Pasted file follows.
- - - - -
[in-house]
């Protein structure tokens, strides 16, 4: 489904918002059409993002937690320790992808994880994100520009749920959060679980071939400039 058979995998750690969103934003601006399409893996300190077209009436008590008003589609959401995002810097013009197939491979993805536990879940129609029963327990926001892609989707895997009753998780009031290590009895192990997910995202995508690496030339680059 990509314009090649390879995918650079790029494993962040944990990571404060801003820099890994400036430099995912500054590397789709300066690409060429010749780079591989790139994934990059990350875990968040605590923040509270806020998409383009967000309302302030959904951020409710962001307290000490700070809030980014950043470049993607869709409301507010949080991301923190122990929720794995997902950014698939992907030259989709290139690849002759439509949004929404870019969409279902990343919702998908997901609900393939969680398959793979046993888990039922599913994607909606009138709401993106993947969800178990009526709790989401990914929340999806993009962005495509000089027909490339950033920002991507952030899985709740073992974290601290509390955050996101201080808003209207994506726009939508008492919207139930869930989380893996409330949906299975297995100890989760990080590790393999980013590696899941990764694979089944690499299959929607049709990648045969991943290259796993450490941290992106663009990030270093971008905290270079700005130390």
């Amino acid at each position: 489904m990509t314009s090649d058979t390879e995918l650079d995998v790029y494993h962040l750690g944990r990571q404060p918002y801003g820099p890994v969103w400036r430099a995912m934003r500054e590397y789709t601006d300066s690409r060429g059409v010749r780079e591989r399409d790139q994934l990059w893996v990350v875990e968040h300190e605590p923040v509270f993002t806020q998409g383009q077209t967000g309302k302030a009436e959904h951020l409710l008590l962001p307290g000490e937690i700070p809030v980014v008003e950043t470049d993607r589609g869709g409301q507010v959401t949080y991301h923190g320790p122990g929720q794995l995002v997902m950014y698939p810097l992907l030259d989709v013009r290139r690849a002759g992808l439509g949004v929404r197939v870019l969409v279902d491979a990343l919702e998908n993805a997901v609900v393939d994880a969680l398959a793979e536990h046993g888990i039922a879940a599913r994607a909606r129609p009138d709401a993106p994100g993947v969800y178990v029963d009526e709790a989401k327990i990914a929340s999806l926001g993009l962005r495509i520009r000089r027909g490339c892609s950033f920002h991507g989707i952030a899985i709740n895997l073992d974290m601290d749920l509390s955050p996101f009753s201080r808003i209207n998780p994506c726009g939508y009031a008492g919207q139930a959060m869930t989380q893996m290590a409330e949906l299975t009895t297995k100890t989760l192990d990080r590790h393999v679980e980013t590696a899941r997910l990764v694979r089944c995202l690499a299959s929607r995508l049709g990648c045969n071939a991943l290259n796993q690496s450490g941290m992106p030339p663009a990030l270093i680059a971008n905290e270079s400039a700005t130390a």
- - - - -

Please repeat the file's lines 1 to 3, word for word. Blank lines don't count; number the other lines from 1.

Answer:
[in-house]
């Protein structure tokens, strides 16, 4: 489904918002059409993002937690320790992808994880994100520009749920959060679980071939400039 058979995998750690969103934003601006399409893996300190077209009436008590008003589609959401995002810097013009197939491979993805536990879940129609029963327990926001892609989707895997009753998780009031290590009895192990997910995202995508690496030339680059 990509314009090649390879995918650079790029494993962040944990990571404060801003820099890994400036430099995912500054590397789709300066690409060429010749780079591989790139994934990059990350875990968040605590923040509270806020998409383009967000309302302030959904951020409710962001307290000490700070809030980014950043470049993607869709409301507010949080991301923190122990929720794995997902950014698939992907030259989709290139690849002759439509949004929404870019969409279902990343919702998908997901609900393939969680398959793979046993888990039922599913994607909606009138709401993106993947969800178990009526709790989401990914929340999806993009962005495509000089027909490339950033920002991507952030899985709740073992974290601290509390955050996101201080808003209207994506726009939508008492919207139930869930989380893996409330949906299975297995100890989760990080590790393999980013590696899941990764694979089944690499299959929607049709990648045969991943290259796993450490941290992106663009990030270093971008905290270079700005130390």
């Amino acid at each position: 489904m990509t314009s090649d058979t390879e995918l650079d995998v790029y494993h962040l750690g944990r990571q404060p918002y801003g820099p890994v969103w400036r430099a995912m934003r500054e590397y789709t601006d300066s690409r060429g059409v010749r780079e591989r399409d790139q994934l990059w893996v990350v875990e968040h300190e605590p923040v509270f993002t806020q998409g383009q077209t967000g309302k302030a009436e959904h951020l409710l008590l962001p307290g000490e937690i700070p809030v980014v008003e950043t470049d993607r589609g869709g409301q507010v959401t949080y991301h923190g320790p122990g929720q794995l995002v997902m950014y698939p810097l992907l030259d989709v013009r290139r690849a002759g992808l439509g949004v929404r197939v870019l969409v279902d491979a990343l919702e998908n993805a997901v609900v393939d994880a969680l398959a793979e536990h046993g888990i039922a879940a599913r994607a909606r129609p009138d709401a993106p994100g993947v969800y178990v029963d009526e709790a989401k327990i990914a929340s999806l926001g993009l962005r495509i520009r000089r027909g490339c892609s950033f920002h991507g989707i952030a899985i709740n895997l073992d974290m601290d749920l509390s955050p996101f009753s201080r808003i209207n998780p994506c726009g939508y009031a008492g919207q139930a959060m869930t989380q893996m290590a409330e949906l299975t009895t297995k100890t989760l192990d990080r590790h393999v679980e980013t590696a899941r997910l990764v694979r089944c995202l690499a299959s929607r995508l049709g990648c045969n071939a991943l290259n796993q690496s450490g941290m992106p030339p663009a990030l270093i680059a971008n905290e270079s400039a700005t130390a």